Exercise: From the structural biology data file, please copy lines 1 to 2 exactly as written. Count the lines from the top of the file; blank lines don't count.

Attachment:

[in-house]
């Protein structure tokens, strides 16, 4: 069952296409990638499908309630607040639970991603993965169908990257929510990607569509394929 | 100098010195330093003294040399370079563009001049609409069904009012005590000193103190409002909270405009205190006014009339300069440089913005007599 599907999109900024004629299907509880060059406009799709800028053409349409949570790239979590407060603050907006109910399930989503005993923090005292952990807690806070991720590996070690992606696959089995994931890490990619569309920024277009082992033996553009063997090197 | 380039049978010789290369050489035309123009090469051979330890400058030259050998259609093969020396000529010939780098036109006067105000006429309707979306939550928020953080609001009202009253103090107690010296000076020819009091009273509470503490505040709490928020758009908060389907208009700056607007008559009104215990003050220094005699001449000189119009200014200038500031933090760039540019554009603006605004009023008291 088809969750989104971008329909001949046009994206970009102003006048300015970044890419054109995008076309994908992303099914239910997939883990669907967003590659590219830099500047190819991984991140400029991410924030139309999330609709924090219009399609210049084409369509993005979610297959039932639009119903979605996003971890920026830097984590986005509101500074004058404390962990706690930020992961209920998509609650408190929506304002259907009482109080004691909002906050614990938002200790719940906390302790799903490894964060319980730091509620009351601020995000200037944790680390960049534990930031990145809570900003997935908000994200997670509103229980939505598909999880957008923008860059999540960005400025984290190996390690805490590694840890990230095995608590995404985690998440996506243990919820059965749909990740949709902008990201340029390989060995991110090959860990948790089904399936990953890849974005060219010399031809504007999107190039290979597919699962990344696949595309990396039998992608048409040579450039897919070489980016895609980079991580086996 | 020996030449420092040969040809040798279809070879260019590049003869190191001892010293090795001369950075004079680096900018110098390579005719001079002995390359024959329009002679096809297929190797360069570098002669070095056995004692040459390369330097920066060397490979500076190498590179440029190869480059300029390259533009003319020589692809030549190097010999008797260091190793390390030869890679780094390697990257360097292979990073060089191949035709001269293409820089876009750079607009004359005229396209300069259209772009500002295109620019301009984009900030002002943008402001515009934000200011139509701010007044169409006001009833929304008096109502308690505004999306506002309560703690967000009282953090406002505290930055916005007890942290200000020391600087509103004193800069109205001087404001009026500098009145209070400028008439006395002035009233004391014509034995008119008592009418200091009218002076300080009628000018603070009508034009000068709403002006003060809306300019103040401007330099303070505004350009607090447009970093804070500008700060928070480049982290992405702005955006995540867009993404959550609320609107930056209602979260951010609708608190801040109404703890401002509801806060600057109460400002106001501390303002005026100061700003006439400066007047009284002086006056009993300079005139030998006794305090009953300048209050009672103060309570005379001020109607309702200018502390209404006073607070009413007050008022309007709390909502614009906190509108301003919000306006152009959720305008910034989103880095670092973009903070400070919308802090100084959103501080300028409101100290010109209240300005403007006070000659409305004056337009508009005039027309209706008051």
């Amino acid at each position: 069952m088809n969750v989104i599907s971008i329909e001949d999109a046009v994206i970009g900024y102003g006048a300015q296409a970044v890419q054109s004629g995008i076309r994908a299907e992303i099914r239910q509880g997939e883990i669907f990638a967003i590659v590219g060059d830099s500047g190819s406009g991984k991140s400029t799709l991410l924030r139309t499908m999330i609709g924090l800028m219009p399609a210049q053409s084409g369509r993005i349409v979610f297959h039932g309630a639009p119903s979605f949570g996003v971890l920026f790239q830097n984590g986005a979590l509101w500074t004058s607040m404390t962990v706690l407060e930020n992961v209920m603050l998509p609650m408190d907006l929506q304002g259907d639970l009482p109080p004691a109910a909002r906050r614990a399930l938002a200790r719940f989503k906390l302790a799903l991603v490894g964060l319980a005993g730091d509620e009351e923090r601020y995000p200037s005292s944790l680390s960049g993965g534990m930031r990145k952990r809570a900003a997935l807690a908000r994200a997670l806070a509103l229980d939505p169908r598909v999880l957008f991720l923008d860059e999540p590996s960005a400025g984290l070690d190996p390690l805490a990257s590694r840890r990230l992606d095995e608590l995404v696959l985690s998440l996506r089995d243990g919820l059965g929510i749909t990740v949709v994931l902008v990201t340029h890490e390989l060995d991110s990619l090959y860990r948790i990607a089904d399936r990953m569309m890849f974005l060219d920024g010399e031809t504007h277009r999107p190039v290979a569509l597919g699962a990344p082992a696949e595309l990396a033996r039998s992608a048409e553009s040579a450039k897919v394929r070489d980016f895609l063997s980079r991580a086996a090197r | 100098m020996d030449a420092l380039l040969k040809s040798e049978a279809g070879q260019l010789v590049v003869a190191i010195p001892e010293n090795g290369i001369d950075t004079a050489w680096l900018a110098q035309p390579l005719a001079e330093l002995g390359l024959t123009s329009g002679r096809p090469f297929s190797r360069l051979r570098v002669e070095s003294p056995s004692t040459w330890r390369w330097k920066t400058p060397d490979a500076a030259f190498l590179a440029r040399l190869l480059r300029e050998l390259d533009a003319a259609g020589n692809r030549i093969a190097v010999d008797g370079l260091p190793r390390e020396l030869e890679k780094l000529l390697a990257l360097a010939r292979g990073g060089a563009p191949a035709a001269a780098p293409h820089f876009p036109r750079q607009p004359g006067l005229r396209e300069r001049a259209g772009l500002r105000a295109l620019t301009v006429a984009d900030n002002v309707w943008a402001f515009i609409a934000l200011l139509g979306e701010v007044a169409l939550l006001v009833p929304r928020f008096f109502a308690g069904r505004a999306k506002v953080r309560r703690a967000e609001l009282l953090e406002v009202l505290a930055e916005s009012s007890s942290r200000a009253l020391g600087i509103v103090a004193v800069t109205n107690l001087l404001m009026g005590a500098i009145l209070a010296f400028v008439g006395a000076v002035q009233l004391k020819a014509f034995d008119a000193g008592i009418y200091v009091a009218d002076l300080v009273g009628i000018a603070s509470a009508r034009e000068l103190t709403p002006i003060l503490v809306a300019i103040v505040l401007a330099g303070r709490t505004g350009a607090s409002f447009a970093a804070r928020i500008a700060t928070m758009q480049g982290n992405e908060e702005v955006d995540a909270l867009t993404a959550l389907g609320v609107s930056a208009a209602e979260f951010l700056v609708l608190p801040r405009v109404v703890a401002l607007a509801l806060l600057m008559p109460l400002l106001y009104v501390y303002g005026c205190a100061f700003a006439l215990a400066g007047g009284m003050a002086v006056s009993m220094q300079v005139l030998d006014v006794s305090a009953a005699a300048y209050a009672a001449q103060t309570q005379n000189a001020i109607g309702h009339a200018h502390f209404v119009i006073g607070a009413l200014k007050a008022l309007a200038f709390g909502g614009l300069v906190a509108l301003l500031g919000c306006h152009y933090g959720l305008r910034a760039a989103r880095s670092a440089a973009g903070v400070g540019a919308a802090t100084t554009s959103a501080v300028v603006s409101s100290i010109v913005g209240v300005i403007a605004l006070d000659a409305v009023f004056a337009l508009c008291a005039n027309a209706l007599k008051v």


[in-house]
């Protein structure tokens, strides 16, 4: 069952296409990638499908309630607040639970991603993965169908990257929510990607569509394929 | 100098010195330093003294040399370079563009001049609409069904009012005590000193103190409002909270405009205190006014009339300069440089913005007599 599907999109900024004629299907509880060059406009799709800028053409349409949570790239979590407060603050907006109910399930989503005993923090005292952990807690806070991720590996070690992606696959089995994931890490990619569309920024277009082992033996553009063997090197 | 380039049978010789290369050489035309123009090469051979330890400058030259050998259609093969020396000529010939780098036109006067105000006429309707979306939550928020953080609001009202009253103090107690010296000076020819009091009273509470503490505040709490928020758009908060389907208009700056607007008559009104215990003050220094005699001449000189119009200014200038500031933090760039540019554009603006605004009023008291 088809969750989104971008329909001949046009994206970009102003006048300015970044890419054109995008076309994908992303099914239910997939883990669907967003590659590219830099500047190819991984991140400029991410924030139309999330609709924090219009399609210049084409369509993005979610297959039932639009119903979605996003971890920026830097984590986005509101500074004058404390962990706690930020992961209920998509609650408190929506304002259907009482109080004691909002906050614990938002200790719940906390302790799903490894964060319980730091509620009351601020995000200037944790680390960049534990930031990145809570900003997935908000994200997670509103229980939505598909999880957008923008860059999540960005400025984290190996390690805490590694840890990230095995608590995404985690998440996506243990919820059965749909990740949709902008990201340029390989060995991110090959860990948790089904399936990953890849974005060219010399031809504007999107190039290979597919699962990344696949595309990396039998992608048409040579450039897919070489980016895609980079991580086996 | 020996030449420092040969040809040798279809070879260019590049003869190191001892010293090795001369950075004079680096900018110098390579005719001079002995390359024959329009002679096809297929190797360069570098002669070095056995004692040459390369330097920066060397490979500076190498590179440029190869480059300029390259533009003319020589692809030549190097010999008797260091190793390390030869890679780094390697990257360097292979990073060089191949035709001269293409820089876009750079607009004359005229396209300069259209772009500002295109620019301009984009900030002002943008402001515009934000200011139509701010007044169409006001009833929304008096109502308690505004999306506002309560703690967000009282953090406002505290930055916005007890942290200000020391600087509103004193800069109205001087404001009026500098009145209070400028008439006395002035009233004391014509034995008119008592009418200091009218002076300080009628000018603070009508034009000068709403002006003060809306300019103040401007330099303070505004350009607090447009970093804070500008700060928070480049982290992405702005955006995540867009993404959550609320609107930056209602979260951010609708608190801040109404703890401002509801806060600057109460400002106001501390303002005026100061700003006439400066007047009284002086006056009993300079005139030998006794305090009953300048209050009672103060309570005379001020109607309702200018502390209404006073607070009413007050008022309007709390909502614009906190509108301003919000306006152009959720305008910034989103880095670092973009903070400070919308802090100084959103501080300028409101100290010109209240300005403007006070000659409305004056337009508009005039027309209706008051």